What was the most challenging part of bringing 25 Horas to life? 

The risk that is taken. It's my first live action after about twenty documentaries and I wanted it to be a very organic undertaking-almost as if it were a documentary-with no embellishing. I wanted to be faithful to the story and to the experience of these characters that I know so well in the form of family and friends scattered throughout the world so far away from their native land. Then I wanted to place a camera withvery little movement that simply recorded this with the actors’ truth above all.

That's why I consider that it was a risk, not only from a formal point of view but also because I wanted the heartbeat of real life to be perceived so that the viewer can identify with them-especially in a film with little dialogue. At the International Festival of the New Latin American Cinema in Havana, which was the first exposure with the Cuban public, it happened in that manner and I am very pleased. Cuban people typically converse with the screen during a film in huge theaters of 1500 seats, but many times while watching "25 Hours" the audience was silent almost as if they were accomplices.

Looking back is there anything you would do differently on this film?

One always is dissatisfied and has doubts, but I think that's what feeds us as artists. When you finish a movie and it is ready, many times you want to go back in time, but you cannot. You would like to play God and, in fact, you feel like God when you are in the creative process, but when credits roll and they finish, you know that you could have done it better. But all of this a process of development and growth-getting experiences. Movies are like a gestational process-like a pregnancy. Once that baby is born, it's there- it's your child.

Have you always been interested in filmmaking?

When I was a child and I was already fascinated by the spell of the darkroom, back in my native Guantánamo, I heard someone say: "Who does not like cinema?"And one person answered: "Everyone does". I was lucky enough to be dazzled by the magic that cinema has, first as a spectator, and many years later as a filmmaker. Also, I have tried to combine my position as a director with my work as an assistant director, which has also been a great lesson for me. Because from all of the directors which I have assisted over the years- starting with my experience with Humberto Solas- one of the great figures of the New Latin American Cinema,  - who, in the eighties he was in the Official Selection of the Cannes Film Festival with his film "Cecilia" and in Un Certain Regard with another title "A Successful Man"), I learned.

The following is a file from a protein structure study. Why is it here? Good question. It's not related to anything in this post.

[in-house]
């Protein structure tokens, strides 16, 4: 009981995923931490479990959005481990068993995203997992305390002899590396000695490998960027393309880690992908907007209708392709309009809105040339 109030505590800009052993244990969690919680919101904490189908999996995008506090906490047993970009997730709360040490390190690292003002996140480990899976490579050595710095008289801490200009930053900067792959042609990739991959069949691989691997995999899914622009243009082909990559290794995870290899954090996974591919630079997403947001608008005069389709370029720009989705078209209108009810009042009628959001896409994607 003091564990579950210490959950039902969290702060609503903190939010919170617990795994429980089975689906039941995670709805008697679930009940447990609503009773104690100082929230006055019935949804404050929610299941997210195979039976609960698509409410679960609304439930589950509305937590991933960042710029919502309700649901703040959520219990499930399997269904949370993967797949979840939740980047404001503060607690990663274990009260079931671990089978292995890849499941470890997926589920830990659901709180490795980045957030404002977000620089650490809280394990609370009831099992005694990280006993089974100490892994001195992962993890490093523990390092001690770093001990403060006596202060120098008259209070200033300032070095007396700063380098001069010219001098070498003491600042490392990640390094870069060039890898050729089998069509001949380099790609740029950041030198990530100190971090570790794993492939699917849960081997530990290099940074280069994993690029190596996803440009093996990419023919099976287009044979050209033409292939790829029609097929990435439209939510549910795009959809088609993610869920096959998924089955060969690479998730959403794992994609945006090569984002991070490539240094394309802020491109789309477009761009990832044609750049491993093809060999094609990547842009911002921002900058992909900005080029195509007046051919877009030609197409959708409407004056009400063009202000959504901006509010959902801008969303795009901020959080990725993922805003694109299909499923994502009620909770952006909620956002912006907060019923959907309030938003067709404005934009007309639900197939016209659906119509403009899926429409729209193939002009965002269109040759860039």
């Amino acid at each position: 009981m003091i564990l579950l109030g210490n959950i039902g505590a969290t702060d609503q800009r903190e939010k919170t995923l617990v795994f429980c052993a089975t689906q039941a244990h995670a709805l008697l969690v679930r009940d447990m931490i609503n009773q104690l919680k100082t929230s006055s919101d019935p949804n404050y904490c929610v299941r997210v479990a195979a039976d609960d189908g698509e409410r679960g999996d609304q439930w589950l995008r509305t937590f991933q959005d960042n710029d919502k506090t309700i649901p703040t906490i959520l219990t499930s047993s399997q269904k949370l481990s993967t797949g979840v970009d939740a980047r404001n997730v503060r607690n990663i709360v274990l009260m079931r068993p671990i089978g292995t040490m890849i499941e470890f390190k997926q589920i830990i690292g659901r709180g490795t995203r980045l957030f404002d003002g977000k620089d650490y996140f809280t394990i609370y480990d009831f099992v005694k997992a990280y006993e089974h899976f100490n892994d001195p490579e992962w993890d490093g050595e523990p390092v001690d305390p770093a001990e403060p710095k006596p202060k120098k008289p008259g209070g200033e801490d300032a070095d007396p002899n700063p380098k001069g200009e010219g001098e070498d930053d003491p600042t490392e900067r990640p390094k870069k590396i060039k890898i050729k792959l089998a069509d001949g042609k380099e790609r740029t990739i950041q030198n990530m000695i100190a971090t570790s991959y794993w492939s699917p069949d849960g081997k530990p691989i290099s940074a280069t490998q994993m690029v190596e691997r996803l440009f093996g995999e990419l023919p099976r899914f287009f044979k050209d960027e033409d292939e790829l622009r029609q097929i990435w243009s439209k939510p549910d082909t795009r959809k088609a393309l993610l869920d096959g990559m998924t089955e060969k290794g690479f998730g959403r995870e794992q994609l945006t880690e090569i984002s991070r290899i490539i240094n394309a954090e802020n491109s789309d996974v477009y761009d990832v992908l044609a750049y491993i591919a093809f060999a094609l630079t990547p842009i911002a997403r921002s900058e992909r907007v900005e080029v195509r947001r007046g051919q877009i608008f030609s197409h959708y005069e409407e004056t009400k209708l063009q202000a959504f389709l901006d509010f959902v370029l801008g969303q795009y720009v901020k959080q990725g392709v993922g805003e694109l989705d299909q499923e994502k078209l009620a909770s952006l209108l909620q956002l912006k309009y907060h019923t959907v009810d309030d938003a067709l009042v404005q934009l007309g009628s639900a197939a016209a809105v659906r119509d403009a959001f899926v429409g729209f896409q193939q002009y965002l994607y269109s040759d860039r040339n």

How much has the approach to the way you make your films changed since your debut film?

I have friends who love my documentary debut, and they see in that work an innocence that captivates, especially because of the theme. I am sure that if there is a change if one occurs at all, it is not conscious, because if you are an author your personality will always resonate. Maybe other things will change because experience makes you view things differently, from film to film, but I think there is an essence that remains intact. Although, of course, there are things that one only says when you one istwenty yearsold. What I find interesting, at least for me, is that no film I make resembles another I made in the past.

What has been the best piece of advice you've been given?

Sometimes advice is not accompanied by words. Sometimes it is a compendium of many people who have influenced you and influence your life in general. It can come from your parents, although they are not directly linked to the seventh art or it can even be the most academic advice. In times of uncertainty, which we all have, I think the one thing you cannot lose is passion.

Now that you can be reflective do you have any advice you would offer a fellow filmmaker?
I do not think I should give advice to a colleague, but I may give an opinion. But if one asks me for advice, my answer is derived from your previous question: Do not lose your passion.

And finally, what do you hope people will take away from this film?

I hope they will understand a day in the life of my characters. A historic day like the one that included the announcement that took the Cuban nation by surprise: The restoration of diplomatic relations between Cuba and the United States. It is the backdrop of the 25 Hours that Hilda, her father and the people she interacts with, live daily. Let them feel the silent drama of this woman. Along with Isabel, I was also lucky to count on a return to acting by the filmmaker Enrique Pineda Barnet ("I am Cuba", "La Bella del Alhambra"). I would like to dedicate the film's inclusion in Cannes to Cuban actressAlicia Bustamante, who lived a long time in France and passed away last month, as a gesture of gratitude in her memory for her presence in my short film and her confidence in me.